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Lyman Trumbull (October 12, 1813 – June 25, 1896) was a United States Senator from Illinoismarker during the American Civil War, and co-author of the Thirteenth Amendment to the United States Constitution.

Education and early career

Trumbull was born in Colchester, Connecticutmarker, the son of historian Benjamin Trumbull. He attended Bacon Academy and was a school teacher from 1829 to 1833. At 20, he was head of an academy in Georgia. After studying law, he was admitted to the bar and practiced in Greenville, Georgiamarker until moving to Belleville, Illinoismarker in 1837.

Elected office

By 1840, he was serving in the Illinois House of Representatives, and he served as Illinois Secretary of State from 1841-1843. From 1848 to 1853 he was a justice on the Supreme Court of Illinoismarker. Although elected to the United States House of Representatives in 1854, he was elected to serve in the United States Senate before he could take his seat. He served from 1855 through 1873, during which time he claimed party affiliations with the Democrats, the Republicans, the Liberal Republicans, and finally the Democrats again. As chairman of the Judiciary Committee (1861-1872), he co-authored the Thirteenth Amendment, which prohibited all kinds of slavery in the United States.

Johnson impeachment trial

During President Andrew Johnson's impeachment trial, Trumbull and six other Republican senators were disturbed by how the proceedings had been manipulated in order to give a one-sided presentation of the evidence. Trumbull, in particular, noted:

"Once set the example of impeaching a President for what, when the excitement of the hour shall have subsided, will be regarded as insufficient causes, as several of those now alleged against the President were decided to be by the House of Representatives only a few months since, and no future President will be safe who happens to differ with a majority of the House and two-thirds of the Senate on any measure deemed by them important, particularly if of a political character. Blinded by partisan zeal, with such an example before them, they will not scruple to remove out of the way any obstacle to the accomplishment of their purposes, and what then becomes of the checks and balances of the Constitution, so carefully devised and so vital to its perpetuity? They are all gone."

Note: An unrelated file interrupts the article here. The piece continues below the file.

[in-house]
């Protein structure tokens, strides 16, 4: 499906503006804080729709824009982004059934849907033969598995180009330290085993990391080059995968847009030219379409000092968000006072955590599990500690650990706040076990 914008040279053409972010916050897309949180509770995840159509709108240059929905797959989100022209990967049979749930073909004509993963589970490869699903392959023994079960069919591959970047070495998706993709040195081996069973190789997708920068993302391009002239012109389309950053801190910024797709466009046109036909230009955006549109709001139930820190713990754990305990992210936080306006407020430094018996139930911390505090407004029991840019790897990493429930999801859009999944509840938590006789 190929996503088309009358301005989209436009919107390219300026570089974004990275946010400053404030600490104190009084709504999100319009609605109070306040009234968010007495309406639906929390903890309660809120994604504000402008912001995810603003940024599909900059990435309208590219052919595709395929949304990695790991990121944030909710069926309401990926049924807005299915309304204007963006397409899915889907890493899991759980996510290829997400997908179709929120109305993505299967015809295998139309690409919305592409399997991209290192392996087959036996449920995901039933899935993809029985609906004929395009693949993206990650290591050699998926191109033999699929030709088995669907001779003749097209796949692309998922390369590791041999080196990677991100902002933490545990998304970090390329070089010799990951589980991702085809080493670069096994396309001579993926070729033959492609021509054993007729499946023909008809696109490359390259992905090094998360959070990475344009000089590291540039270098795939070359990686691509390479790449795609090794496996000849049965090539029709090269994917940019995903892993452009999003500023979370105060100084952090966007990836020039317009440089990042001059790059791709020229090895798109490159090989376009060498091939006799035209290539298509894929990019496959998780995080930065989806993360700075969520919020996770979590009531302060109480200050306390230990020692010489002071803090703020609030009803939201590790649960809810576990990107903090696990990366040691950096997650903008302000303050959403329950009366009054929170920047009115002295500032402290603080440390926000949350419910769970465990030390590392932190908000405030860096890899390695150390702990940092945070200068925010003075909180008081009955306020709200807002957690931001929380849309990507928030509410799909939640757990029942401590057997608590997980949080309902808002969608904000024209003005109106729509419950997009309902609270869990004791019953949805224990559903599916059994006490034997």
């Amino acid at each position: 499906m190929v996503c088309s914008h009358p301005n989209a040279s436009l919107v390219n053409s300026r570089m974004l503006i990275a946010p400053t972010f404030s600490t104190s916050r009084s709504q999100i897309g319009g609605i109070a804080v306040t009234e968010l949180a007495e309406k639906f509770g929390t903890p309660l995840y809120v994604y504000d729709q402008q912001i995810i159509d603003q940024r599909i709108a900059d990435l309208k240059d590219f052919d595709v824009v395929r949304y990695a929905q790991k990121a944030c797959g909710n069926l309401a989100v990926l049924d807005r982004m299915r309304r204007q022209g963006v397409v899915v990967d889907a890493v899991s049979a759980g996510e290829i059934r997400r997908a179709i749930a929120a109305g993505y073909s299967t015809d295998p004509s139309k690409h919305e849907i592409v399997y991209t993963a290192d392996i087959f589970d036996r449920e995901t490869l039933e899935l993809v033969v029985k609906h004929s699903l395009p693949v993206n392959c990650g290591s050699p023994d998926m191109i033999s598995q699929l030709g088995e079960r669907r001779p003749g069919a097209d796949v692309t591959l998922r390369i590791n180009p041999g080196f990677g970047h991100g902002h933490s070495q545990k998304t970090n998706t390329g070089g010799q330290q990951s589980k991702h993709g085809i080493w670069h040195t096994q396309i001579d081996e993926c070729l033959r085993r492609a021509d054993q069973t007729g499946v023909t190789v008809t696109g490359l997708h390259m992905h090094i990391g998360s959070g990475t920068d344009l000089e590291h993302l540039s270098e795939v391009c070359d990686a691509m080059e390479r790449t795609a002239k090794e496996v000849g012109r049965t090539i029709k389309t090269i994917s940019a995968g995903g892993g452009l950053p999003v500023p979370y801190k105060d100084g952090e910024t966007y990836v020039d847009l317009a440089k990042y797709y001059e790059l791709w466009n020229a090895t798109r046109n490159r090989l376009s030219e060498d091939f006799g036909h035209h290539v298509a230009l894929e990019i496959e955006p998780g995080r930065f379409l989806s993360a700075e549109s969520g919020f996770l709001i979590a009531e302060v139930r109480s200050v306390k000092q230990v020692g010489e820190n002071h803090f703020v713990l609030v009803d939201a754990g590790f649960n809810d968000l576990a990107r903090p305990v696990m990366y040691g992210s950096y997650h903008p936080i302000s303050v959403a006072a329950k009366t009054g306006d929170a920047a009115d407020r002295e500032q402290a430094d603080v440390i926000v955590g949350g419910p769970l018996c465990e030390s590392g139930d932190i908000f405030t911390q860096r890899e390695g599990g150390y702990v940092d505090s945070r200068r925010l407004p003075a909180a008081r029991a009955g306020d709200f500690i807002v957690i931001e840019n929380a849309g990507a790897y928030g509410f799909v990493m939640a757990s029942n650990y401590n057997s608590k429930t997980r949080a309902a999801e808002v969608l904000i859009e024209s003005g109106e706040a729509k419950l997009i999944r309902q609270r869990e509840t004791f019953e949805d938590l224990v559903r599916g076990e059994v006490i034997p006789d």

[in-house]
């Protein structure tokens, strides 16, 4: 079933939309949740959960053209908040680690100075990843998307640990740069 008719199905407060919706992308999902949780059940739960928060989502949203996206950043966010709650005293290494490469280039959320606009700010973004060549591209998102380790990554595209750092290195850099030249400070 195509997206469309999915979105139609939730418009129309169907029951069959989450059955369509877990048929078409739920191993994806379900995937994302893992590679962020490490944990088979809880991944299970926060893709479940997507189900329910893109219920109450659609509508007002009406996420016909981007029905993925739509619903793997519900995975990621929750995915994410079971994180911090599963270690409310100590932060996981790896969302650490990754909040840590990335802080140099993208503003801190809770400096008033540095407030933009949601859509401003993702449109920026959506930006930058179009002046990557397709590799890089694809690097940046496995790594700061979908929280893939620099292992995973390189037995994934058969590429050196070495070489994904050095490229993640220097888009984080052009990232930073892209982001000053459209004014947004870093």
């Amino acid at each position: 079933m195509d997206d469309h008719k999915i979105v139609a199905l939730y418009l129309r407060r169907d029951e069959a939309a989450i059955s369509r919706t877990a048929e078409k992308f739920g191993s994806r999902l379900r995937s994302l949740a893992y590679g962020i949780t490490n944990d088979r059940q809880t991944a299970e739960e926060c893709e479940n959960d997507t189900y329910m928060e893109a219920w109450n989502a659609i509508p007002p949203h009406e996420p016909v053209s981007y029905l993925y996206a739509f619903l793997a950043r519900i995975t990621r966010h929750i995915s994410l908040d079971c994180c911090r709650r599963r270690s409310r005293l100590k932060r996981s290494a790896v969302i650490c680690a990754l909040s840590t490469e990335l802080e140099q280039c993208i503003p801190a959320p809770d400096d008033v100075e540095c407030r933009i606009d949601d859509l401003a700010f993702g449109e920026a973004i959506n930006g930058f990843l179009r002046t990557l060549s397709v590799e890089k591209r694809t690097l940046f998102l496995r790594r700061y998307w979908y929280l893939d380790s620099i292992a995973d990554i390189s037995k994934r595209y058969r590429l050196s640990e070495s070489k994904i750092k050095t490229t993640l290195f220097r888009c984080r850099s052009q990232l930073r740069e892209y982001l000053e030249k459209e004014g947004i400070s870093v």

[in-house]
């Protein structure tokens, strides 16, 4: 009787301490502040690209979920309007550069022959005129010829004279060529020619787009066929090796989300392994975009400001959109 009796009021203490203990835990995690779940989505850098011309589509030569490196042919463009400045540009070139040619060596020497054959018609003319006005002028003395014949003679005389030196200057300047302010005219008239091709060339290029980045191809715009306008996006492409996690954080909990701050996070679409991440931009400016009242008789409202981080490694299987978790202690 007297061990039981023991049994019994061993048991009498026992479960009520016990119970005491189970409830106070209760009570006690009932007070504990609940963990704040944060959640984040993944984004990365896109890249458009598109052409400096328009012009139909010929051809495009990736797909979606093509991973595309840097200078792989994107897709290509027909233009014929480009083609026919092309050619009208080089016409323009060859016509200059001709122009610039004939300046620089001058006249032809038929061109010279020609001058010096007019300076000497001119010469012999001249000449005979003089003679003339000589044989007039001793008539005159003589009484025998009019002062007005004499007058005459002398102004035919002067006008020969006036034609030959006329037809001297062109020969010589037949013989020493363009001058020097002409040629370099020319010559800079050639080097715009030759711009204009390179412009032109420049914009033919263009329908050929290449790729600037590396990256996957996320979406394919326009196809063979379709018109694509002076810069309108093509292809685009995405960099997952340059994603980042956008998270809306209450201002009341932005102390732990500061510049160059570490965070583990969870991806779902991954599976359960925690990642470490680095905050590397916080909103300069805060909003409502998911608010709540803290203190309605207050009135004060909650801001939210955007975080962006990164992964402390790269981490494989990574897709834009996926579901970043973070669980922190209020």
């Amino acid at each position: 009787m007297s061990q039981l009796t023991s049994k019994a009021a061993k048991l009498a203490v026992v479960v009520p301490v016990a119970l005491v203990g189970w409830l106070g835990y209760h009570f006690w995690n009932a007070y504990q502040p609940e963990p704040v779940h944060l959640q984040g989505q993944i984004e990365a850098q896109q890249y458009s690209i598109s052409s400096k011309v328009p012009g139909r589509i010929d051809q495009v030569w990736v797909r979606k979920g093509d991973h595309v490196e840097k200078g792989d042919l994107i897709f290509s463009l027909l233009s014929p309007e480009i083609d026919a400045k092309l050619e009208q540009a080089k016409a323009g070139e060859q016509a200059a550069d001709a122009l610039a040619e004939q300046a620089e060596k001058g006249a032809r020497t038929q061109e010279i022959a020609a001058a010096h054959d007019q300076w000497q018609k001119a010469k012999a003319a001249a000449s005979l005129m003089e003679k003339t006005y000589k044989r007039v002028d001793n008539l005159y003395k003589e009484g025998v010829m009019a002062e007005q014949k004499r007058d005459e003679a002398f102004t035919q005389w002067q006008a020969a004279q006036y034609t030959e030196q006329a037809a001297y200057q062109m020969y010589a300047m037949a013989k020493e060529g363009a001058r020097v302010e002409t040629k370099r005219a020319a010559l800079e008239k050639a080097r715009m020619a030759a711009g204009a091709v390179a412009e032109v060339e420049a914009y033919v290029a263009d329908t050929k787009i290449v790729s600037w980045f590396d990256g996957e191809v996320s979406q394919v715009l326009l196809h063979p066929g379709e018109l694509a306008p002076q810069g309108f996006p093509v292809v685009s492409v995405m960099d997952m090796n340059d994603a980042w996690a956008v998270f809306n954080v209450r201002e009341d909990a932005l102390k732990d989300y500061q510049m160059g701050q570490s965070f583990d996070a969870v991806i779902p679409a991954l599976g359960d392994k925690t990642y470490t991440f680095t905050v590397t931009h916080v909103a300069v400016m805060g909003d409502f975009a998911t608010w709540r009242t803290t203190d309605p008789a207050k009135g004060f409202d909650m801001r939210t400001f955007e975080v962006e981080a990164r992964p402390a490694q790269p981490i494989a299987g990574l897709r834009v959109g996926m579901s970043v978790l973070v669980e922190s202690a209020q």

All seven broke party ranks and defied public opinion, voting for acquittal in a principled act of political suicide. None was reelected.


Lyman Trumbull
During the December 1871 congressional debate on the creation of Yellowstone National Parkmarker, Senator Trumbull, whose son Walter Trumbull was a member of the Washburn-Langford-Doane Expedition to Yellowstone in 1870, made this impassioned statement in support of the park idea:

"Here is a region of the country away up in the Rocky Mountains, where there are the most wonderful geysers on the face of the earth; a country that is not likely ever to be inhabited for the purpose of agriculture; but it is possible that some person may go there and plant himself right across the only path that leads to the wonders, and charge every man that passes along between the gorges of these mountains a fee of a dollar or five dollars. He may place an obstruction there and toll may be gathered from every person who goes to see these wonders of creation."

Later career

In 1873, Trumbull set up a law practice in Chicagomarker and remained in private practice except for a brief period when he ran an unsuccessful campaign for governor (as a Democrat) in 1880. He became a Populist in 1894, and defended the railway strikers in Chicago in the same year.


During his explorations in the west John Wesley Powell named Mt. Trumbull (and now the Mt.marker Trumbull Wildernessmarker) in northwestern Arizonamarker after the senator. The Lyman Trumbull Housemarker is a National Historic Landmark.


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